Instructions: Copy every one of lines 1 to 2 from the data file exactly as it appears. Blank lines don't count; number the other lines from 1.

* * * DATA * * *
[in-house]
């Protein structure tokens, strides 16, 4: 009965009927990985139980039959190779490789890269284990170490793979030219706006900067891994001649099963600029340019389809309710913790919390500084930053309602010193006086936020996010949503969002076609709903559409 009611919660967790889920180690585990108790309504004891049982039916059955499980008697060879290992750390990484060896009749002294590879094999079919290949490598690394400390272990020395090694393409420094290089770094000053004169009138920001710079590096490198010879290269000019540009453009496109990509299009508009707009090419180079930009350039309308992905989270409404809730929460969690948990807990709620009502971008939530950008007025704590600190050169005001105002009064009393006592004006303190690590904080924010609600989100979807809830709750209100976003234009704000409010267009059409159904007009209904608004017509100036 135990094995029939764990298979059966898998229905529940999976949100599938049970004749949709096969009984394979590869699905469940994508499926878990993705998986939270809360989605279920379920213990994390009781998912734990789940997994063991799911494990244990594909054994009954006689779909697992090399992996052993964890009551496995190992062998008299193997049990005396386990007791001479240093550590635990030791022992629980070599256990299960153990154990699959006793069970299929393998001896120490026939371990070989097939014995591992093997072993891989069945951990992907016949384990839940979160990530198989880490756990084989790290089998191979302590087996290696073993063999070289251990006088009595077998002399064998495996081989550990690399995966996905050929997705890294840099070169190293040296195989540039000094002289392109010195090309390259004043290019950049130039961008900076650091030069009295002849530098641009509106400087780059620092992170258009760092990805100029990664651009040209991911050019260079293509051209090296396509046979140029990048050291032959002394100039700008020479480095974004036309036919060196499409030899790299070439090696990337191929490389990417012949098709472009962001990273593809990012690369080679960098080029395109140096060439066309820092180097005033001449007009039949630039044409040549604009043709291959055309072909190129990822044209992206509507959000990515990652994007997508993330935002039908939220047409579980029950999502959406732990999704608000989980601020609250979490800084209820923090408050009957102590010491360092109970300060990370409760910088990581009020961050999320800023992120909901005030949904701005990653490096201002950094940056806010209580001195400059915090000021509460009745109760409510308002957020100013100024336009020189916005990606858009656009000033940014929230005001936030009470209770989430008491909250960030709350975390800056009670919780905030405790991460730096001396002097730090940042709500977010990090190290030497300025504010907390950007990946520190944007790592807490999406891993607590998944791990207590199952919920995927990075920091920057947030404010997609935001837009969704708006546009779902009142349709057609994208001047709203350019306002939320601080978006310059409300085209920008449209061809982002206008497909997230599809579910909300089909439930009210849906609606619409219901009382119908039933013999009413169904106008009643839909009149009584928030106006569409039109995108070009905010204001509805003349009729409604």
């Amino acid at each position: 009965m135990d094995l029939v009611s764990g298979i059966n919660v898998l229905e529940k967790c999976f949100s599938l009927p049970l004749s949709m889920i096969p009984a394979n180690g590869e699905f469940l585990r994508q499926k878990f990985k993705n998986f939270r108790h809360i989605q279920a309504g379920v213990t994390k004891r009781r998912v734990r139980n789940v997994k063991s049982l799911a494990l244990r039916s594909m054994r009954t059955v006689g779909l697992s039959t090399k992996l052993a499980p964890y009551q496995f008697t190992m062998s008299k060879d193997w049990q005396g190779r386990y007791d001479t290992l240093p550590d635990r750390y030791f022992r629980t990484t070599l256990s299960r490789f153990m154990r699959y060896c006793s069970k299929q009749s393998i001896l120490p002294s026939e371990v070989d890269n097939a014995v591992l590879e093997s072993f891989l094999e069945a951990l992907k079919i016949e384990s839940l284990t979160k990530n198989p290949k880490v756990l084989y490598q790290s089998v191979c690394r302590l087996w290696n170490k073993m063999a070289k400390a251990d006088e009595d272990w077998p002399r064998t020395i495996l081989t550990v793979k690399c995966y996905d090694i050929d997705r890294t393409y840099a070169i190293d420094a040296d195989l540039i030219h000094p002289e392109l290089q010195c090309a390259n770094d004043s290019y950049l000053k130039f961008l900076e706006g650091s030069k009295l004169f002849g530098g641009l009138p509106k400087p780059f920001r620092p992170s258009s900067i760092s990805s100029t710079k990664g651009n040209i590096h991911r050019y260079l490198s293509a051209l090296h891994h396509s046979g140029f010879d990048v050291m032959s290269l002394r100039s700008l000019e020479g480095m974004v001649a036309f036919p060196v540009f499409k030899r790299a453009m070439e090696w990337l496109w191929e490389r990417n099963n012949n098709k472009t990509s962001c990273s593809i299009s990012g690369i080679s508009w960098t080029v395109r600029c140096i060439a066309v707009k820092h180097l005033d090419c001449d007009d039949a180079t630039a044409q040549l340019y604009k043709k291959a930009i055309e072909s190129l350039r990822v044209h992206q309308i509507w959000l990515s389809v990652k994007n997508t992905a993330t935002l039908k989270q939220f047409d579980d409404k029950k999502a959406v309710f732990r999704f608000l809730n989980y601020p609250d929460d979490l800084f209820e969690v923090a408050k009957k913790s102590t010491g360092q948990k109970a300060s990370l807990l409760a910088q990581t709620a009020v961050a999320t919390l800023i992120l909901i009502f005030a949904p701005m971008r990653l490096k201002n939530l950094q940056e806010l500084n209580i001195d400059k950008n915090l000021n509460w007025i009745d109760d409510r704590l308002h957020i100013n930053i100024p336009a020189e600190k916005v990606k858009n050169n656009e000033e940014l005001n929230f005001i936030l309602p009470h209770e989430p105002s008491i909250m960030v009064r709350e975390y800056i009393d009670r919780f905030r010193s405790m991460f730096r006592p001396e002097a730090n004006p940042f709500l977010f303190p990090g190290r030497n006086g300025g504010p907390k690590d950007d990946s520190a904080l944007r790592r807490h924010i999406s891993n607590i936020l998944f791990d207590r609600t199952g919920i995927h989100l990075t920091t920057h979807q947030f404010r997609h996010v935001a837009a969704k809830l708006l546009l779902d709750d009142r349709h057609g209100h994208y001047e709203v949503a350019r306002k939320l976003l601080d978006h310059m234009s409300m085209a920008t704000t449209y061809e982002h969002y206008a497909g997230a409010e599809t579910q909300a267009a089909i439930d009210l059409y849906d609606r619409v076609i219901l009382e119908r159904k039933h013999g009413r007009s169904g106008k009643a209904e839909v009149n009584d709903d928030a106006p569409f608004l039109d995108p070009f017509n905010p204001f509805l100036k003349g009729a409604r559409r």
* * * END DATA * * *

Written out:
[in-house]
């Protein structure tokens, strides 16, 4: 009965009927990985139980039959190779490789890269284990170490793979030219706006900067891994001649099963600029340019389809309710913790919390500084930053309602010193006086936020996010949503969002076609709903559409 009611919660967790889920180690585990108790309504004891049982039916059955499980008697060879290992750390990484060896009749002294590879094999079919290949490598690394400390272990020395090694393409420094290089770094000053004169009138920001710079590096490198010879290269000019540009453009496109990509299009508009707009090419180079930009350039309308992905989270409404809730929460969690948990807990709620009502971008939530950008007025704590600190050169005001105002009064009393006592004006303190690590904080924010609600989100979807809830709750209100976003234009704000409010267009059409159904007009209904608004017509100036 135990094995029939764990298979059966898998229905529940999976949100599938049970004749949709096969009984394979590869699905469940994508499926878990993705998986939270809360989605279920379920213990994390009781998912734990789940997994063991799911494990244990594909054994009954006689779909697992090399992996052993964890009551496995190992062998008299193997049990005396386990007791001479240093550590635990030791022992629980070599256990299960153990154990699959006793069970299929393998001896120490026939371990070989097939014995591992093997072993891989069945951990992907016949384990839940979160990530198989880490756990084989790290089998191979302590087996290696073993063999070289251990006088009595077998002399064998495996081989550990690399995966996905050929997705890294840099070169190293040296195989540039000094002289392109010195090309390259004043290019950049130039961008900076650091030069009295002849530098641009509106400087780059620092992170258009760092990805100029990664651009040209991911050019260079293509051209090296396509046979140029990048050291032959002394100039700008020479480095974004036309036919060196499409030899790299070439090696990337191929490389990417012949098709472009962001990273593809990012690369080679960098080029395109140096060439066309820092180097005033001449007009039949630039044409040549604009043709291959055309072909190129990822044209992206509507959000990515990652994007997508993330935002039908939220047409579980029950999502959406732990999704608000989980601020609250979490800084209820923090408050009957102590010491360092109970300060990370409760910088990581009020961050999320800023992120909901005030949904701005990653490096201002950094940056806010209580001195400059915090000021509460009745109760409510308002957020100013100024336009020189916005990606858009656009000033940014929230005001936030009470209770989430008491909250960030709350975390800056009670919780905030405790991460730096001396002097730090940042709500977010990090190290030497300025504010907390950007990946520190944007790592807490999406891993607590998944791990207590199952919920995927990075920091920057947030404010997609935001837009969704708006546009779902009142349709057609994208001047709203350019306002939320601080978006310059409300085209920008449209061809982002206008497909997230599809579910909300089909439930009210849906609606619409219901009382119908039933013999009413169904106008009643839909009149009584928030106006569409039109995108070009905010204001509805003349009729409604």